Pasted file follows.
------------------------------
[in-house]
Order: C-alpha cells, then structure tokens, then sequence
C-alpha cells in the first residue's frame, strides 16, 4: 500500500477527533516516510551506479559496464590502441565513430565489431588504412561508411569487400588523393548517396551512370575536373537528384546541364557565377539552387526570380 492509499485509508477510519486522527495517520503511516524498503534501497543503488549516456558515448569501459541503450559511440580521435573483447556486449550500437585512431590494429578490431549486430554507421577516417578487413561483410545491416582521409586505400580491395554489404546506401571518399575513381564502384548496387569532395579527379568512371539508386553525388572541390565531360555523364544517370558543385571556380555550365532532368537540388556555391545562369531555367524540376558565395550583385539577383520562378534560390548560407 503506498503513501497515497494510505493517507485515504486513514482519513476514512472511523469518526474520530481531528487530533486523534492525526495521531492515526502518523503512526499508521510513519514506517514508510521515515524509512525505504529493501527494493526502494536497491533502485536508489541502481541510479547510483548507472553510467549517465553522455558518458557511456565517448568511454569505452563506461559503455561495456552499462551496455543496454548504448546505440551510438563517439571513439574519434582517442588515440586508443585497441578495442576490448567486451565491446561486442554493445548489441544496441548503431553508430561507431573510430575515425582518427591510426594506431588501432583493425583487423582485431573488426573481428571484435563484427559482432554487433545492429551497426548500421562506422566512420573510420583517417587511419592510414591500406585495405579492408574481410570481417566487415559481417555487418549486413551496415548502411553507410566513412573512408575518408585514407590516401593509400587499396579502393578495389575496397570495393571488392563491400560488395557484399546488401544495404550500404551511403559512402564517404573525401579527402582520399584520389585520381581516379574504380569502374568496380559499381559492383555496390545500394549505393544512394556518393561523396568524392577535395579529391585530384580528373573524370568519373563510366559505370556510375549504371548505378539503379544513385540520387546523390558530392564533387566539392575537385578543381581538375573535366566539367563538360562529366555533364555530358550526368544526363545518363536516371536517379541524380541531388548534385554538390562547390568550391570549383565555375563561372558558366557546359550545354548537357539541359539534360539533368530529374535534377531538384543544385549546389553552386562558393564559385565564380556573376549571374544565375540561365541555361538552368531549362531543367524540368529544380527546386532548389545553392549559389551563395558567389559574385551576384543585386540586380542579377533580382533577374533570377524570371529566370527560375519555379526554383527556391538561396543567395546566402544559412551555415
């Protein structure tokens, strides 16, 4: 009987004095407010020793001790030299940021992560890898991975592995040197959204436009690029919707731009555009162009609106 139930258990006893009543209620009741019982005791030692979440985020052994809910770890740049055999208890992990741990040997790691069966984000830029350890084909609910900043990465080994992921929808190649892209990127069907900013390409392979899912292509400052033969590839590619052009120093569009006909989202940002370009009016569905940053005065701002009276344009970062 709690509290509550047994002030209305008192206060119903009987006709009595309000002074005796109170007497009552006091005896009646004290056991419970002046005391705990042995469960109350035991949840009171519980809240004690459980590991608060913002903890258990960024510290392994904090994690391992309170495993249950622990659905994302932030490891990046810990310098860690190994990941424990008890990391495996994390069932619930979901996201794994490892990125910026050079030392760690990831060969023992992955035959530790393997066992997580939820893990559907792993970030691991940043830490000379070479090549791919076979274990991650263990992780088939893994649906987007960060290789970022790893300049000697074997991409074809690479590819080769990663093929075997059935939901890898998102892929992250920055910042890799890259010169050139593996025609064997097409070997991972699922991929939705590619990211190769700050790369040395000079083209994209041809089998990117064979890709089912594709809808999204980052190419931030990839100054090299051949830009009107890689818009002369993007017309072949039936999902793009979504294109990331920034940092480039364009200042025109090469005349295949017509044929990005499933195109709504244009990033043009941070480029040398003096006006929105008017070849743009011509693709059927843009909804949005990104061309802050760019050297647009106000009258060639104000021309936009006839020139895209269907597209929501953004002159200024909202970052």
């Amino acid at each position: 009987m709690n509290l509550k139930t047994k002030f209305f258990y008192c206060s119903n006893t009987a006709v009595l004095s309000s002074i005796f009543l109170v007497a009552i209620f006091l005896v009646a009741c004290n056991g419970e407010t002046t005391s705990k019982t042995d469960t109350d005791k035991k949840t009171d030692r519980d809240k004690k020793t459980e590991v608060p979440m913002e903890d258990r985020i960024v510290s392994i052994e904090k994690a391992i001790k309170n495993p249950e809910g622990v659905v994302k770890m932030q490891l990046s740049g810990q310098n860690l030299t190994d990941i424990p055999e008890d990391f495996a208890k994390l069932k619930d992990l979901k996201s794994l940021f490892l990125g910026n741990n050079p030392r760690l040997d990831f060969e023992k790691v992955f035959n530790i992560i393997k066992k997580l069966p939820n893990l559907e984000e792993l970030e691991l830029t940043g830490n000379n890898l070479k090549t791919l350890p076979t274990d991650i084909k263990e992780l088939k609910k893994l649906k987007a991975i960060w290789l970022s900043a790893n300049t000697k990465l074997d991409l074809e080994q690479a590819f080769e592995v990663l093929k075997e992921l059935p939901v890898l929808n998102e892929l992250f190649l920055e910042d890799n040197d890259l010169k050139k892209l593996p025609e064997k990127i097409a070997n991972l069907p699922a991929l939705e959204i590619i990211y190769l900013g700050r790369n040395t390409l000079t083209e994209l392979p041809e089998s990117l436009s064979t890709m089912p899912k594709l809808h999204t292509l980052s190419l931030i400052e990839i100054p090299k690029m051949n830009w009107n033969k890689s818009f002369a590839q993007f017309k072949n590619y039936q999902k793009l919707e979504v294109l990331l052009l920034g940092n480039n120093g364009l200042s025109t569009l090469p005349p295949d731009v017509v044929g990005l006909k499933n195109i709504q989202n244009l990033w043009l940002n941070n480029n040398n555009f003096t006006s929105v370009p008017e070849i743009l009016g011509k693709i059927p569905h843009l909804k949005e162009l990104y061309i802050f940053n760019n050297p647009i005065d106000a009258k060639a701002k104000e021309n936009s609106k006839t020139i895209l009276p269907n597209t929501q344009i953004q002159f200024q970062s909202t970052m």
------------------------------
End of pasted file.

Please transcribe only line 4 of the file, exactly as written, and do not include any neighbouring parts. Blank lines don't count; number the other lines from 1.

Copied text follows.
């Protein structure tokens, strides 16, 4: 009987004095407010020793001790030299940021992560890898991975592995040197959204436009690029919707731009555009162009609106 139930258990006893009543209620009741019982005791030692979440985020052994809910770890740049055999208890992990741990040997790691069966984000830029350890084909609910900043990465080994992921929808190649892209990127069907900013390409392979899912292509400052033969590839590619052009120093569009006909989202940002370009009016569905940053005065701002009276344009970062 709690509290509550047994002030209305008192206060119903009987006709009595309000002074005796109170007497009552006091005896009646004290056991419970002046005391705990042995469960109350035991949840009171519980809240004690459980590991608060913002903890258990960024510290392994904090994690391992309170495993249950622990659905994302932030490891990046810990310098860690190994990941424990008890990391495996994390069932619930979901996201794994490892990125910026050079030392760690990831060969023992992955035959530790393997066992997580939820893990559907792993970030691991940043830490000379070479090549791919076979274990991650263990992780088939893994649906987007960060290789970022790893300049000697074997991409074809690479590819080769990663093929075997059935939901890898998102892929992250920055910042890799890259010169050139593996025609064997097409070997991972699922991929939705590619990211190769700050790369040395000079083209994209041809089998990117064979890709089912594709809808999204980052190419931030990839100054090299051949830009009107890689818009002369993007017309072949039936999902793009979504294109990331920034940092480039364009200042025109090469005349295949017509044929990005499933195109709504244009990033043009941070480029040398003096006006929105008017070849743009011509693709059927843009909804949005990104061309802050760019050297647009106000009258060639104000021309936009006839020139895209269907597209929501953004002159200024909202970052």